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A CurtainUp Connecticut Review
Astutely and lovingly directed by Hana S. Sharif, the theater's Artistic Producer and Aetna New Voices Fellow, Gee's Bend offers a sampler of events in the lives of sisters Sadie and Nella from 1939 through the racial unrest of the 1960s to the 21st century with gospel songs forming borders around the scenes.
Sadie (Kimberly Hebert Gregory) regrets having to give up her schooling when she gets pregnant, but Macon (Teagle F. Bougere) marries her and follows through on his promises to provide her with her own home, acres of crops, lots of babies and doors that never need to be locked. Meanwhile, Nella (Tamela Aldridge) doesn't share her sister's enthusiasm for hearing God's word, making a home, or piecing together scraps of material to create the quilts that are part of the tradition of the women in the family. The good-natured banter which continues between the sisters from their adolescence through fragile old age is a strong point of Wilder's play, offering moments of humor as well as pathos.
Sadie defies Macon to participate in civil rights activity and to attend a speech by Dr. King. He beats her and locks her out of the house. The quilts end up providing a different kind of comfort for the women of the community: a source of income and the means of offering forgiveness.
The actresses playing the sisters are quite engaging. Miche Braden, who plays the girls' mother as well as Sadie's daughter, also lends her vocal and arranging talents to the songs sung between scenes. Bougere givess Macon with just the right balance and all of the performances weave together to allow the tale to unfold in its quiet, subtle way, almost as though it were wrapping us up and tucking us in.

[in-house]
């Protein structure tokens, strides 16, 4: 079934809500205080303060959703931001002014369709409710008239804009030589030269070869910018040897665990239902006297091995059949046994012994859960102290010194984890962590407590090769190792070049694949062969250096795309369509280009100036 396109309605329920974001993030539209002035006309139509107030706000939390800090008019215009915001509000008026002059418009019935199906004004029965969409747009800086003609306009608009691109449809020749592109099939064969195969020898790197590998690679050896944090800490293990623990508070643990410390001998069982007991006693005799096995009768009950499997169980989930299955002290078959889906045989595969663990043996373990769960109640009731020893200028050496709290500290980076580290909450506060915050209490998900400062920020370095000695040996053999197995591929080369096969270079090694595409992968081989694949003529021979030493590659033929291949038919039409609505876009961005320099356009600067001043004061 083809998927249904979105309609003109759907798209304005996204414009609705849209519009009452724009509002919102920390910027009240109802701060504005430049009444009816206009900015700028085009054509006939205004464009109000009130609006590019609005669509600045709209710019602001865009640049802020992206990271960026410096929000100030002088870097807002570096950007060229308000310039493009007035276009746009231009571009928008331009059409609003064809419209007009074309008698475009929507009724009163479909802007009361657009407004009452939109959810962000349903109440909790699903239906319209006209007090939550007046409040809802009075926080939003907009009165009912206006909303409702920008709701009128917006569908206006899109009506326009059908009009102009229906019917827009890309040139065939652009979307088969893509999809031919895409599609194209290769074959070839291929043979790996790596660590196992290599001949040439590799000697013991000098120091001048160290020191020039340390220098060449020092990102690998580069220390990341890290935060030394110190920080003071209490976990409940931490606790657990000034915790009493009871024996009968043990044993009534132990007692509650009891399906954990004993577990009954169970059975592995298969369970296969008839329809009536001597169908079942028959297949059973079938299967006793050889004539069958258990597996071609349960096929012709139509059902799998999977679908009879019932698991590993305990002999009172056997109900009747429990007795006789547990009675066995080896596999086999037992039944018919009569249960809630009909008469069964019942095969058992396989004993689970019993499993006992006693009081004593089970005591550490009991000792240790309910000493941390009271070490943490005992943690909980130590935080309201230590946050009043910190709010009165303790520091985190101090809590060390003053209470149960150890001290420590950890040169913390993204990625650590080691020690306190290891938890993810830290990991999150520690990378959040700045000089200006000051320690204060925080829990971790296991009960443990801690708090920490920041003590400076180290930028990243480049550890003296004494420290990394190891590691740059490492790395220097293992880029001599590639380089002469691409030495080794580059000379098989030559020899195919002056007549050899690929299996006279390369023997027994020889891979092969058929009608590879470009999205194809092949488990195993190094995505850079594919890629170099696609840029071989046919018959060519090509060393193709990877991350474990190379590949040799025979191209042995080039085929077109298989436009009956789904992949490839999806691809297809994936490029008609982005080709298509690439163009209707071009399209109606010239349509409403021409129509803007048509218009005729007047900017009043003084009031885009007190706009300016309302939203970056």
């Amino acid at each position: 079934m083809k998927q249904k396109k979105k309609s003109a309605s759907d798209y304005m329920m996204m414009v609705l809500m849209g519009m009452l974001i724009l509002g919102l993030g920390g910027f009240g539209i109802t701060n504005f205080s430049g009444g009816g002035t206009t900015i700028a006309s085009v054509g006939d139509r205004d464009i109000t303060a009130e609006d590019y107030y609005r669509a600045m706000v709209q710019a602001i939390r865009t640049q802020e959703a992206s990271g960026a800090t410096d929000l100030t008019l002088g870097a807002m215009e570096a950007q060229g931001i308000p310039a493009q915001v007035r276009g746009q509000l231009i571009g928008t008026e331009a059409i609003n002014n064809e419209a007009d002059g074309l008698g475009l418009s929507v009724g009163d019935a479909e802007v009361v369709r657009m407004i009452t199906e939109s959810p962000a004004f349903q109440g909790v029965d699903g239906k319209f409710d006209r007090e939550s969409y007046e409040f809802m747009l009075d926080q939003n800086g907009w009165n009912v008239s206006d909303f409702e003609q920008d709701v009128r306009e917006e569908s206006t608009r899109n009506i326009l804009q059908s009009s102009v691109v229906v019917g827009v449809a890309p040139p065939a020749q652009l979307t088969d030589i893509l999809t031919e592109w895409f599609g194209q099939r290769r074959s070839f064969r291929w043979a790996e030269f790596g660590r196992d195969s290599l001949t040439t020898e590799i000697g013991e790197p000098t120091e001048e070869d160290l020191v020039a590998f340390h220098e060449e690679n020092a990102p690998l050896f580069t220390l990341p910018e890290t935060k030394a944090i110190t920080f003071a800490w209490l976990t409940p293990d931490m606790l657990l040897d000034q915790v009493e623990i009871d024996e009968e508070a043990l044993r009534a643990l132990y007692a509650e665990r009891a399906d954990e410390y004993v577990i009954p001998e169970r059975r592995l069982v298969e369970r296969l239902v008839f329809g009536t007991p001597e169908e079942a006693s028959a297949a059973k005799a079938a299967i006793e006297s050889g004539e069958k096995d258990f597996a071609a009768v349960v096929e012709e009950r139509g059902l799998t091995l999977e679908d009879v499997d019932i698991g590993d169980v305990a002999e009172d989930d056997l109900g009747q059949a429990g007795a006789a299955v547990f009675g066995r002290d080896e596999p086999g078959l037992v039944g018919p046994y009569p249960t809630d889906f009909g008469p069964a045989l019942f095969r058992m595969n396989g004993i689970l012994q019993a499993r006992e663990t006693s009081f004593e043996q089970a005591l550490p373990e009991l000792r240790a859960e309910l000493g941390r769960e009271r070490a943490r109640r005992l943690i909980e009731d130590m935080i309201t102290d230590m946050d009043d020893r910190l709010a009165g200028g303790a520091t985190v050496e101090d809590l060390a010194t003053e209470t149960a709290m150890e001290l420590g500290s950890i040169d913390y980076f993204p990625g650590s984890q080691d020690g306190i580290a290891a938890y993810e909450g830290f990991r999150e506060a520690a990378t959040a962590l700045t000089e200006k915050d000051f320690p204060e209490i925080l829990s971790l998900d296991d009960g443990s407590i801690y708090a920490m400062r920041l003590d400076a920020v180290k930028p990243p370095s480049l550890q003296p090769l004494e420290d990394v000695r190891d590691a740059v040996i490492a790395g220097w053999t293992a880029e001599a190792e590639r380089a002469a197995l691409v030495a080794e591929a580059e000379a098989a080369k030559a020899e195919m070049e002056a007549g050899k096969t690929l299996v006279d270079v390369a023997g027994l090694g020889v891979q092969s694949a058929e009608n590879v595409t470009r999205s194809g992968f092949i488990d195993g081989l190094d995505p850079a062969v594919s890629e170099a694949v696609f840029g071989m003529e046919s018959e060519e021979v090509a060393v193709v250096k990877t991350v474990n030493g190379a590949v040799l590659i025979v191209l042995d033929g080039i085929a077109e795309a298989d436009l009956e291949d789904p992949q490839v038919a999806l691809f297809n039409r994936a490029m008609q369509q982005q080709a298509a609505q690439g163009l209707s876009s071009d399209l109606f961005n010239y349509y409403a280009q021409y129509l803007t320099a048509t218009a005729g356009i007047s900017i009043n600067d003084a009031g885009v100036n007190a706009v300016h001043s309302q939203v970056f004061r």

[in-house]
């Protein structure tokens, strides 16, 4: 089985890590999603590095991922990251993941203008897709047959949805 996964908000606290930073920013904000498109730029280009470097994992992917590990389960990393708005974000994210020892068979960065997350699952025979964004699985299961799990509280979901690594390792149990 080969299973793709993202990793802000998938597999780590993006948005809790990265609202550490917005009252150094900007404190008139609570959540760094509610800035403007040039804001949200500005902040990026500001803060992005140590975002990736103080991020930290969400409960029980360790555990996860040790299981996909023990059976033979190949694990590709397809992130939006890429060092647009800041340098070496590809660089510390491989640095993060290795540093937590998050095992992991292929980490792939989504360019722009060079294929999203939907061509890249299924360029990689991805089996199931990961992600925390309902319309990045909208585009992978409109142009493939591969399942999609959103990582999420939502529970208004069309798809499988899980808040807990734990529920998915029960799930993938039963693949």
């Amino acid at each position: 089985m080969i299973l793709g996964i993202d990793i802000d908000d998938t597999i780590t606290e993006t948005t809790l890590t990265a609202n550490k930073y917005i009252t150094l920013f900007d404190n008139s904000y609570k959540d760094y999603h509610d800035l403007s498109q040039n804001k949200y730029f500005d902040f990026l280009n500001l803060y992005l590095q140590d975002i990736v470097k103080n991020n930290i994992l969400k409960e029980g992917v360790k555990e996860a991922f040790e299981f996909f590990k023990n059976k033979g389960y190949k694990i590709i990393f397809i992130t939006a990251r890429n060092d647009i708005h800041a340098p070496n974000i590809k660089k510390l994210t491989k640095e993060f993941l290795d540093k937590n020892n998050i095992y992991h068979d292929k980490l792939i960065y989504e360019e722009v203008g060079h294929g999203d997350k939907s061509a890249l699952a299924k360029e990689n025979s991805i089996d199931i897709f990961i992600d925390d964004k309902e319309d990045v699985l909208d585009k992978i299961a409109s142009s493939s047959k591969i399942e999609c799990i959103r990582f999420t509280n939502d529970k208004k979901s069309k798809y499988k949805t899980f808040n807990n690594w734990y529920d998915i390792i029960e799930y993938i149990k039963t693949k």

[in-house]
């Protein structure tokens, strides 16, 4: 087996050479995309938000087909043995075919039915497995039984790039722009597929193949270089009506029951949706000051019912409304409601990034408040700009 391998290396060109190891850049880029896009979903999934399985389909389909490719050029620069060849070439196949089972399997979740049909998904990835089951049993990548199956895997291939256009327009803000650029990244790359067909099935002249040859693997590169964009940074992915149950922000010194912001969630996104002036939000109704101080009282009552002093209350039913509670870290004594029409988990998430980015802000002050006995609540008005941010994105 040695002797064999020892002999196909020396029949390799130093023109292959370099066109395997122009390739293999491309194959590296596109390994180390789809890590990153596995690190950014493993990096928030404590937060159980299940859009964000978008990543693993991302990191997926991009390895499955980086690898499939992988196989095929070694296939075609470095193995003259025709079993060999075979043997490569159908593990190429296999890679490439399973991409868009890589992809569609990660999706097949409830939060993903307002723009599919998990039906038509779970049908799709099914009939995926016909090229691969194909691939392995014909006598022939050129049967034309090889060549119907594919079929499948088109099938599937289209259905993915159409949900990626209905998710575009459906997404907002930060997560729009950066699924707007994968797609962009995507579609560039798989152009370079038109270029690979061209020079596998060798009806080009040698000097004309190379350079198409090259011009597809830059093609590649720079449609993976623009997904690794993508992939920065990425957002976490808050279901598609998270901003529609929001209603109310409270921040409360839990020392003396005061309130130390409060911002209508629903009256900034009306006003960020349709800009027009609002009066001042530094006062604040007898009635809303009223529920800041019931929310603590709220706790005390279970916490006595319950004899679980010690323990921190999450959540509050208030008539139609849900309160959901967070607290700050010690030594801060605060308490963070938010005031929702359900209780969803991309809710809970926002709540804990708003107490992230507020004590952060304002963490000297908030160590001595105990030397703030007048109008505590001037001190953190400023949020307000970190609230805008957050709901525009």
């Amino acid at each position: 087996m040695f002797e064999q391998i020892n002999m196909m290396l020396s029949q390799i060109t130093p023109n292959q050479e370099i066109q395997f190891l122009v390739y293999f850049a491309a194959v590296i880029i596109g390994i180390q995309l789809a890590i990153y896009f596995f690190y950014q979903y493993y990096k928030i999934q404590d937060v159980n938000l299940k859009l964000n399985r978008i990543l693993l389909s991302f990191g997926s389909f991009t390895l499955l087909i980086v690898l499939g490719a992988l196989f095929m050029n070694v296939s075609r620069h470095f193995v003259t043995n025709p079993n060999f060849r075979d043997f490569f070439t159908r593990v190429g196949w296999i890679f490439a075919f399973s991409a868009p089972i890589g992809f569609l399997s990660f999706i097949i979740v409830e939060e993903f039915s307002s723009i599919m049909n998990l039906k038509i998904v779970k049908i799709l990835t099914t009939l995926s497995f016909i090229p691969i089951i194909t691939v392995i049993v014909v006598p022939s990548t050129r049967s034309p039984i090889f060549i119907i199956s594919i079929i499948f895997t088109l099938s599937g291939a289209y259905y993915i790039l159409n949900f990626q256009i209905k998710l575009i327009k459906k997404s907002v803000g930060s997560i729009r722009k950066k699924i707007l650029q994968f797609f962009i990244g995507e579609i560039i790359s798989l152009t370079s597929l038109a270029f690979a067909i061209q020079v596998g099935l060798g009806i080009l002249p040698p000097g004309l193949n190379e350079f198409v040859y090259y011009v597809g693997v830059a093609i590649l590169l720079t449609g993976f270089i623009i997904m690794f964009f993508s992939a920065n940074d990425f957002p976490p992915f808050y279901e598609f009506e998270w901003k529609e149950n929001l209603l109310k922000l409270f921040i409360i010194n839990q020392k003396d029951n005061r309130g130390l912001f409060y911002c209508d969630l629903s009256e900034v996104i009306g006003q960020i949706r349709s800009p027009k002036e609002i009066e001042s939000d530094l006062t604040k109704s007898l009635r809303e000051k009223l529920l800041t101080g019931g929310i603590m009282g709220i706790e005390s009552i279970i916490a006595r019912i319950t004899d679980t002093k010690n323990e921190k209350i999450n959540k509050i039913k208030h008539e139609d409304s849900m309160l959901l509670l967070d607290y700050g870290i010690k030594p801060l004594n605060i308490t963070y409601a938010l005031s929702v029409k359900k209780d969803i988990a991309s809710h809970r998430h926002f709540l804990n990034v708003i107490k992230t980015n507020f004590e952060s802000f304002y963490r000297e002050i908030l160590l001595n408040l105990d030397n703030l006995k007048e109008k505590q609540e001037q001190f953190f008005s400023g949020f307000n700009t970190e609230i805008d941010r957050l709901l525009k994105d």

The one disappointment in this production is the lack of quilts. Scott Bradley opts for abstract depictions of quilt patches in his set design, and there are a few quilts used as props, but we miss not see the quilts hung and displayed, especially in a scene where the women are at a museum exhibit of their works and the audience is faced with a blank backdrop. However, there is a consolation: the Gee's Bend quilt "Fences" is on display in Hartford Stage's upper lobby and can be viewed by audience members prior to all performances and by the general public on Mondays from 12 to 5 pm free of charge. The theater is also participating in the Community Threads Project, a city-wide art event featuring quilt exhibits, including Gee's Bend quilts and members of the real-life Gee's Bend quilting community will be at Hartford Stage on Sunday, Feb. 7 to discuss the play, their experiences, and their creations.